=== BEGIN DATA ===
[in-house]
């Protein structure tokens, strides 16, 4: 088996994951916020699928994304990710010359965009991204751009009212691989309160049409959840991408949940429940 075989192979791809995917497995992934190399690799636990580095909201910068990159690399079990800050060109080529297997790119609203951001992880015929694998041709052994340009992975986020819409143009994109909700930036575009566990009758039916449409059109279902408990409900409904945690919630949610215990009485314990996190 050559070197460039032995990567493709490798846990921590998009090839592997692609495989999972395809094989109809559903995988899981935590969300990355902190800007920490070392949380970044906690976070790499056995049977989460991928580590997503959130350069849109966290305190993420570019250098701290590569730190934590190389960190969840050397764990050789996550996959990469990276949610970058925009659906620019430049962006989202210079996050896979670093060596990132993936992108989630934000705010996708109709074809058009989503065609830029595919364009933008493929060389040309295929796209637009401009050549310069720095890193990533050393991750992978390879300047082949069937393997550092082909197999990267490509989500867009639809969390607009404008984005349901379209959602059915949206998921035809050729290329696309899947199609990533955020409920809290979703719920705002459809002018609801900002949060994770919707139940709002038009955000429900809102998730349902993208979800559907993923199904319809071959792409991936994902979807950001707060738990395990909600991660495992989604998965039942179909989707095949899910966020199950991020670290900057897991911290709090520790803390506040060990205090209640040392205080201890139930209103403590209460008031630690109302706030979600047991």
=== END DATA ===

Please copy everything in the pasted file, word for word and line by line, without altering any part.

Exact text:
[in-house]
């Protein structure tokens, strides 16, 4: 088996994951916020699928994304990710010359965009991204751009009212691989309160049409959840991408949940429940 075989192979791809995917497995992934190399690799636990580095909201910068990159690399079990800050060109080529297997790119609203951001992880015929694998041709052994340009992975986020819409143009994109909700930036575009566990009758039916449409059109279902408990409900409904945690919630949610215990009485314990996190 050559070197460039032995990567493709490798846990921590998009090839592997692609495989999972395809094989109809559903995988899981935590969300990355902190800007920490070392949380970044906690976070790499056995049977989460991928580590997503959130350069849109966290305190993420570019250098701290590569730190934590190389960190969840050397764990050789996550996959990469990276949610970058925009659906620019430049962006989202210079996050896979670093060596990132993936992108989630934000705010996708109709074809058009989503065609830029595919364009933008493929060389040309295929796209637009401009050549310069720095890193990533050393991750992978390879300047082949069937393997550092082909197999990267490509989500867009639809969390607009404008984005349901379209959602059915949206998921035809050729290329696309899947199609990533955020409920809290979703719920705002459809002018609801900002949060994770919707139940709002038009955000429900809102998730349902993208979800559907993923199904319809071959792409991936994902979807950001707060738990395990909600991660495992989604998965039942179909989707095949899910966020199950991020670290900057897991911290709090520790803390506040060990205090209640040392205080201890139930209103403590209460008031630690109302706030979600047991």